The Democrats took control of the U.S. House of Representatives following Tuesday’s midterm elections, setting the stage for what could be a prolonged battle over defense spending and policy. The Pentagon’s topline was already facing cuts recently announced by the Trump administration, but the change in power in the House will give Democrats momentum as they push for increased domestic spending.
Under the massive Surface Electronic Warfare Improvement Program (SEWIP), the U.S. Navy is enhancing the capability of its SLQ-32 electronic warfare system to provide early detection, analysis, and warning of – and protection from – anti-ship missiles. The multi-stage SEWIP provides a family of modular shipborne electronic warfare equipment for installation on all surface combatants, aircraft carriers, amphibious ships, and auxiliaries in the surface Navy. Continue reading
By Matthew Beres and Dan Darling, Forecast International.
Welcome to the Forecast Roundtable Podcast. Forecast Roundtable brings together expert analysts, industry professionals, and government officials to discuss the latest issues in the aerospace and defense markets. Produced at the Forecast International headquarters, Forecast Roundtable offers unique and in depth insight and discussion on any range of topics from geopolitics to aerospace and defense markets.
This episode features Daniel Darling, Jim Head, and Derek Bisaccio on the killing of journalist Jamal Khashoggi and how his death impacts Saudi Arabia’s arms imports. Continue reading
President Donald Trump has called on department secretaries to deliver 5 percent cuts for their upcoming FY20 budget requests, opening the door for a potential decline in defense spending. At the same time, Trump said the defense budget would “probably” total $700 billion in FY20. Initially, it was unclear if this $700 billion figure applied only to the Pentagon, or to the total national security budget, which also includes programs and agencies outside of the U.S. Department of Defense, such as nuclear programs within the Department of Energy. Continue reading
The news of the disappearance and killing of The Washington Post writer Jamal Khashoggi has put a spotlight on the United States’ relationship with Saudi Arabia, especially the close security ties between the two countries. President Donald Trump remains reluctant to address arms sales in response to the crisis. He has contended that terminating those sales would hurt the U.S. economy.[i] Congress, however, is not buying the president’s argument and may seek to force his hand, if nothing else by seeking to delay or slow down the approval process for weapons.[ii] Continue reading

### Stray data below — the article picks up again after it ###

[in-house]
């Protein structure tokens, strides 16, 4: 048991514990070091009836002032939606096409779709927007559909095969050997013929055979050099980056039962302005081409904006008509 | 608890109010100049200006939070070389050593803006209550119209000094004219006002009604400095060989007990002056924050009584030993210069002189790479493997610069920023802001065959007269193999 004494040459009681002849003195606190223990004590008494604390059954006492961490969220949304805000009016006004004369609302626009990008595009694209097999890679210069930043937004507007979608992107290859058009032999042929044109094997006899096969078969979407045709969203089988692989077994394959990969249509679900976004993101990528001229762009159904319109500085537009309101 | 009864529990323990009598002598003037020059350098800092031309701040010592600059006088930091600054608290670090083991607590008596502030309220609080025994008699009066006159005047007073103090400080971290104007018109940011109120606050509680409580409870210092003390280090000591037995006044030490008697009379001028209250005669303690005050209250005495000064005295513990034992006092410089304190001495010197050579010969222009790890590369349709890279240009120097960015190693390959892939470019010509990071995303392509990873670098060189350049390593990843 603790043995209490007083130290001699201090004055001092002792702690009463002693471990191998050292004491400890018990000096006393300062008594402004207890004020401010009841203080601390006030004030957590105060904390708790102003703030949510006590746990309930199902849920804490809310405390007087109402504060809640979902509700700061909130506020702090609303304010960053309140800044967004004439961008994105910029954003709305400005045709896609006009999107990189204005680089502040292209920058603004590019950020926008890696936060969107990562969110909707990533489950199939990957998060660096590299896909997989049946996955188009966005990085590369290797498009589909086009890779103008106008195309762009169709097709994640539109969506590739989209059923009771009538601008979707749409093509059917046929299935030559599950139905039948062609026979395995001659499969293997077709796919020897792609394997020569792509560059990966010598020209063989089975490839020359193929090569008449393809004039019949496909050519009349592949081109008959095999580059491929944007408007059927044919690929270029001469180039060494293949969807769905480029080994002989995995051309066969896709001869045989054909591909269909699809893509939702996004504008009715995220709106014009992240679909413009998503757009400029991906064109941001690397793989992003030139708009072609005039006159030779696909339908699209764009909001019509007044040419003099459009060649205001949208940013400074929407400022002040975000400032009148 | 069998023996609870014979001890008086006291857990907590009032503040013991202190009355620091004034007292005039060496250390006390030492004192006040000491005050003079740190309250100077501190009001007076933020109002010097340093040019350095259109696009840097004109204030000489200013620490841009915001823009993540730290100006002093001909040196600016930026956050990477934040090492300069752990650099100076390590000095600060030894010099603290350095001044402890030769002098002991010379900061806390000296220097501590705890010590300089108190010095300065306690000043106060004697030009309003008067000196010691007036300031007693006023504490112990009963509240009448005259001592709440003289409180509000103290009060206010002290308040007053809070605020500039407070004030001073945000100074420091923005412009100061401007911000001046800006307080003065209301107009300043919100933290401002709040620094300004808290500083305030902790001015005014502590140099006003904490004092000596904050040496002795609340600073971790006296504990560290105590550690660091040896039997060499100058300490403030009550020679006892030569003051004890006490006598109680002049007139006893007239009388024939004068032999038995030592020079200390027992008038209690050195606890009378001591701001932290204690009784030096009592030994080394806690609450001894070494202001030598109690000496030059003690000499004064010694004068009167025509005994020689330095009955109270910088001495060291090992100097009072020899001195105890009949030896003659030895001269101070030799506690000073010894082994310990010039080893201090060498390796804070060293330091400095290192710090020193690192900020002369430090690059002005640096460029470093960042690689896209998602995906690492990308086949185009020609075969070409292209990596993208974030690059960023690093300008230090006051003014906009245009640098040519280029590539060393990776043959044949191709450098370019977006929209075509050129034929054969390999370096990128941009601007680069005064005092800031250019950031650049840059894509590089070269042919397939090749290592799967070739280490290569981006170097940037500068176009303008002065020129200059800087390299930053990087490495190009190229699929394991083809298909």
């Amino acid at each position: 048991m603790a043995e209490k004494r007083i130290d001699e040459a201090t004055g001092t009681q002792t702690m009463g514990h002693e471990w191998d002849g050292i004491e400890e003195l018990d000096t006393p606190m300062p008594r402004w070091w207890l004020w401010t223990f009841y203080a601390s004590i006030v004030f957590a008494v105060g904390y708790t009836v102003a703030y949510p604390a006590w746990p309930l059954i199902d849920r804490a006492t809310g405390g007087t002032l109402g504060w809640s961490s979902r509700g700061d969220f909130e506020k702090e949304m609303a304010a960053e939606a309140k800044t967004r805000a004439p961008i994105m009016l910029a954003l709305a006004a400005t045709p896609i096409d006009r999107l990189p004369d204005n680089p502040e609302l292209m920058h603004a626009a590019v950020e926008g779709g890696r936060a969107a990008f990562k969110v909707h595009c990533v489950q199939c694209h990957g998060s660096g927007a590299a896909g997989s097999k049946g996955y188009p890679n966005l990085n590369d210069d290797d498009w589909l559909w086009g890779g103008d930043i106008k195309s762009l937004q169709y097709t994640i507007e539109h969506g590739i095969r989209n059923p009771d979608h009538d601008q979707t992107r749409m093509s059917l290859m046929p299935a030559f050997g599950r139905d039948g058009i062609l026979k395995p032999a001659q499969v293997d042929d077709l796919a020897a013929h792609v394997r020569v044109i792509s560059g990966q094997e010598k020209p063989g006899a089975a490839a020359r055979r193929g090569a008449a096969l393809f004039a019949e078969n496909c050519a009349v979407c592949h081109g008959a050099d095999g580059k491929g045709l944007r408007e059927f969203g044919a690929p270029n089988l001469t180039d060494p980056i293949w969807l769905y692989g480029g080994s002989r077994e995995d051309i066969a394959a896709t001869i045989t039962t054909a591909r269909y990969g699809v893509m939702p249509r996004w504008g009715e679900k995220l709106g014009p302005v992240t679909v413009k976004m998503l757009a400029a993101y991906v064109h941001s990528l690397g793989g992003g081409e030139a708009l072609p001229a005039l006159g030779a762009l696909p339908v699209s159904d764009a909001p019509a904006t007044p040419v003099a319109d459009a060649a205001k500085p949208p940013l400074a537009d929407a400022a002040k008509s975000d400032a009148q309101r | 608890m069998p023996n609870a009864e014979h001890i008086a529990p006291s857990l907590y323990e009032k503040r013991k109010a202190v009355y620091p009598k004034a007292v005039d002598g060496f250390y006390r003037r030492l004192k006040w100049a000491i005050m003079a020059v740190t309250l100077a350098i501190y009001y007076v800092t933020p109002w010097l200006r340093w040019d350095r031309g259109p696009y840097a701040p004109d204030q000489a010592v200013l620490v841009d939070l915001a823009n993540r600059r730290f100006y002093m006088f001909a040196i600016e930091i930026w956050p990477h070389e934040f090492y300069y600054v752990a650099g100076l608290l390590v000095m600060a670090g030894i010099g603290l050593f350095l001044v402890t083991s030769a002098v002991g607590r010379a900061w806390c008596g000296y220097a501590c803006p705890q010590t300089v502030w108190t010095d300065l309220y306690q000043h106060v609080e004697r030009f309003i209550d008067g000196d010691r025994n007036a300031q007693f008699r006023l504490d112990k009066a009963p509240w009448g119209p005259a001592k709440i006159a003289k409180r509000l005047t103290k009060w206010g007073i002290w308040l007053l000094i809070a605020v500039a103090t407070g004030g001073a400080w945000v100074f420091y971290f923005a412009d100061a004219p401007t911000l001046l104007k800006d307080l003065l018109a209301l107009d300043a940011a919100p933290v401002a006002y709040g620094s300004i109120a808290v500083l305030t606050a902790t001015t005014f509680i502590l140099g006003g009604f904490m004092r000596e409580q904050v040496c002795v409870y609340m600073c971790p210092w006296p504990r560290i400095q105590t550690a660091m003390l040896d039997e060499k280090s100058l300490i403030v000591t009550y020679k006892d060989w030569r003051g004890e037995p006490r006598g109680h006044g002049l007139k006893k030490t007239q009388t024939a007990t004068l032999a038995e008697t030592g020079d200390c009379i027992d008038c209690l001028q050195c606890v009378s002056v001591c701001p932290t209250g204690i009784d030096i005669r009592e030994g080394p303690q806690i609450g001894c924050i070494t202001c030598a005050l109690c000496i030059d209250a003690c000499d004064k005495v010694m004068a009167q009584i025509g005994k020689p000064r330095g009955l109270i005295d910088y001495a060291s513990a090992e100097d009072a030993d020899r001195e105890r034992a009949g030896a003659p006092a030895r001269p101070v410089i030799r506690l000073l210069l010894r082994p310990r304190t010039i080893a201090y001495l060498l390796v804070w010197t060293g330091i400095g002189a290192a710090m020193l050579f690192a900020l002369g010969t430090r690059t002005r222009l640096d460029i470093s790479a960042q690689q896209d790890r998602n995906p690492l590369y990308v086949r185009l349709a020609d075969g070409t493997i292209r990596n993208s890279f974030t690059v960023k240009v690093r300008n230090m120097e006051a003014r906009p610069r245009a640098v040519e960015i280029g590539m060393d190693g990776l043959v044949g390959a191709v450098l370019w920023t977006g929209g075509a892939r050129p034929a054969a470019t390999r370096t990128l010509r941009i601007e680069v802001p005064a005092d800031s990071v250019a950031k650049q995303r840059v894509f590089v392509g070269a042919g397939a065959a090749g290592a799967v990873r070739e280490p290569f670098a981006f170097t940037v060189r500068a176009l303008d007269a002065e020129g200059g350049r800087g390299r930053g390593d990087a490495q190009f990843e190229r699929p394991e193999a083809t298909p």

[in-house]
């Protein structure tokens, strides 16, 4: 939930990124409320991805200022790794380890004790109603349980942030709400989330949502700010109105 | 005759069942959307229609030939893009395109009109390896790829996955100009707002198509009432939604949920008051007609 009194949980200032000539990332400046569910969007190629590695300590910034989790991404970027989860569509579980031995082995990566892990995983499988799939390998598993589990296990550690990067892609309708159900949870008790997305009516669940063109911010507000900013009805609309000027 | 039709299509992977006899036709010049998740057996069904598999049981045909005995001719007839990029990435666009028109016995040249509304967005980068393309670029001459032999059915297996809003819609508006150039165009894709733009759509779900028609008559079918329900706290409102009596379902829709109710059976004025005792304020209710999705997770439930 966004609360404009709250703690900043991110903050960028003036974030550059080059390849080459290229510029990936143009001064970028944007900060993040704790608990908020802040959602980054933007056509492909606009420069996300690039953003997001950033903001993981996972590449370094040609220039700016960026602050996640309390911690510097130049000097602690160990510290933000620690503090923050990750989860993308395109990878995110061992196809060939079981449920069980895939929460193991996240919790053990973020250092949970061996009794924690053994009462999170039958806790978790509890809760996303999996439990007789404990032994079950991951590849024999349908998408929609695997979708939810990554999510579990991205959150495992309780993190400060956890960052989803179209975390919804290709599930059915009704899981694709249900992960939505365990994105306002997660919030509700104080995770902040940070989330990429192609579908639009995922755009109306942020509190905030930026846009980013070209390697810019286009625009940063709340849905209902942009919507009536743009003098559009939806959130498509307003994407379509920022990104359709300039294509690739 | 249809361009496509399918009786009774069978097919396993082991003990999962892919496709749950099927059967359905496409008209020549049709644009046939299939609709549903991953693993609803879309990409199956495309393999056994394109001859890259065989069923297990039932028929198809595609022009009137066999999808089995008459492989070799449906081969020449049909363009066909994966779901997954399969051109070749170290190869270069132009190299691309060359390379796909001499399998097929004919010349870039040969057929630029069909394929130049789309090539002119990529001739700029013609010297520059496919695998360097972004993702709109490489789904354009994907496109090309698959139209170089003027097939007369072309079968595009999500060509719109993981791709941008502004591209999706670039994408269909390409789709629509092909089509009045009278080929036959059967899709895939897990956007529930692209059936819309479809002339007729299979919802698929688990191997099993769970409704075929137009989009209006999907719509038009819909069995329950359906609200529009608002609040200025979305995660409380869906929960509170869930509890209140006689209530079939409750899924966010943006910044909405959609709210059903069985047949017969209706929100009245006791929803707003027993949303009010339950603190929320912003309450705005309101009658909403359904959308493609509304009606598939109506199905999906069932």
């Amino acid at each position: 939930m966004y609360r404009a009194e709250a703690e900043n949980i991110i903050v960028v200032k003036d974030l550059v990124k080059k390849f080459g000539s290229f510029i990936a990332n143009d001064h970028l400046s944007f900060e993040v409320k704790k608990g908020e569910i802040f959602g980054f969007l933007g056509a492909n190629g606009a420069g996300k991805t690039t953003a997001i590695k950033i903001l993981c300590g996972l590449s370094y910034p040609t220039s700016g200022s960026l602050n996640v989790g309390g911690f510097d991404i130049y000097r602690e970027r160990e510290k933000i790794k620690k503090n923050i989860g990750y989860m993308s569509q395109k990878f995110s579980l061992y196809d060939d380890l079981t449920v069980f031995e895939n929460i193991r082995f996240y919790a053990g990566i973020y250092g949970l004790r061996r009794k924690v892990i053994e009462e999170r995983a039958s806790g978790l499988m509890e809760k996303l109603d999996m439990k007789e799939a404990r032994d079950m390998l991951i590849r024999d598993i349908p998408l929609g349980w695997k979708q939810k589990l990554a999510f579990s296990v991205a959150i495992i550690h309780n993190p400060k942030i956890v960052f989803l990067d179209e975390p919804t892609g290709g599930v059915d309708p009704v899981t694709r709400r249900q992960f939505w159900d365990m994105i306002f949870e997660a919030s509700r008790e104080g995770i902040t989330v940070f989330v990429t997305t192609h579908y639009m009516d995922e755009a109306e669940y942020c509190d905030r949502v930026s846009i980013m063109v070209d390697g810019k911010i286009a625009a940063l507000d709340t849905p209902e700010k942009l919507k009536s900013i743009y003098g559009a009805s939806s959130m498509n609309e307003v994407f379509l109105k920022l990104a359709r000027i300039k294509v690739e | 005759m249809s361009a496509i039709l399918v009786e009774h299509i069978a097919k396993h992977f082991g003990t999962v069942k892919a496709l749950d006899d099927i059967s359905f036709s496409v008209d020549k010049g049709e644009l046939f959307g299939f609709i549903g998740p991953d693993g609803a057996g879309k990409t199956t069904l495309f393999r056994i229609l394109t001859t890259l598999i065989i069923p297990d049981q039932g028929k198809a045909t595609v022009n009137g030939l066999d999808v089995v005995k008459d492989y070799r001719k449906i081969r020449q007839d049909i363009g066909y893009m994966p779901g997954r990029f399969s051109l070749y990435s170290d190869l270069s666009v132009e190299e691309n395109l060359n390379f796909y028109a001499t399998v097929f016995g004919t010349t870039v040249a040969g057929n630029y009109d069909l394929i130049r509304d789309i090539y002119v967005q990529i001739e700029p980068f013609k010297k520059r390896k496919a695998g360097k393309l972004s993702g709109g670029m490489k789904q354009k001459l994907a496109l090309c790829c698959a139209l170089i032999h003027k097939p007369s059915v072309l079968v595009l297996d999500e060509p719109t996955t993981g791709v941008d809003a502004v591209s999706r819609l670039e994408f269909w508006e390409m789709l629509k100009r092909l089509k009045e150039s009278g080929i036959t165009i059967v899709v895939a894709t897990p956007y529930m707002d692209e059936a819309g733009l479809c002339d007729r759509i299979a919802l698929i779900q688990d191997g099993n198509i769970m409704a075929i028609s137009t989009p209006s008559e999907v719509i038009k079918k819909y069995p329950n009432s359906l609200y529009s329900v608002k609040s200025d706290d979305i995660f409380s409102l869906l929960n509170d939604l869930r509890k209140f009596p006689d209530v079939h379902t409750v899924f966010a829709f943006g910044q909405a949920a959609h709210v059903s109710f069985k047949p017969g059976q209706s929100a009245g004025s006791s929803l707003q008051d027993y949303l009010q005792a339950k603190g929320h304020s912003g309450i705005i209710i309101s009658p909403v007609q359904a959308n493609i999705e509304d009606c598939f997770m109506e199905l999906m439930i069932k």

The British Ministry of Defence has launched exclusive negotiations with Boeing regarding a potential buy of Wedgetail E-7 airborne early warning and control (AEW&C) aircraft.
Defence Secretary Gavin Williamson confirmed on October 2 that discussions with the U.S. manufacturer are underway, though exactly how many aircraft and at what cost are still yet to be outlined. Continue reading
Aircraft programs won big in the FY19 defense appropriations bill, which was released by Congress in September. Lawmakers bolstered the major service aircraft accounts by a combined $2.5 billion in the bill, which includes an additional $1.2 billion for the Navy, $841.8 million for the Air Force, and $500.6 million for the Army. Most of the major changes made to the aircraft coffers stemmed from the House Appropriations Committee markup, which originally called for an additional $2.4 billion in aircraft funding. The Senate markup added $1.7 billion for aircraft, but the Army would have actually lost nearly half a billion dollars under the Senate bill.
On September 27, Boeing and Saab emerged as the winning team in the U.S. Air Force’s T-X advanced jet trainer contest. The Air Force chose the team’s all-new, clean-sheet aircraft to replace its fleet of some 444 Northrop T-38Cs. The service awarded Boeing an indefinite delivery/indefinite quantity contract, worth up to $9.2 billion, for the program. The contract includes an initial delivery order, valued at $813.4 million, for five engineering and manufacturing development (EMD) aircraft and seven simulators. Continue reading
Data generated by Forecast International’s Platinum Forecast System 4.0 indicate that a number of planned new-start acquisition programs will kick-start demand in the long term in the light military rotorcraft market. A total of 1,630 light military rotorcraft is projected to be produced during the 15-year timeframe between 2018 and 2032. The value of this production is estimated at $24.4 billion in constant 2018 U.S. dollars. In general, we define a light military rotorcraft as having a maximum gross weight of less than 6,804 kilograms (15,000 pounds). Continue reading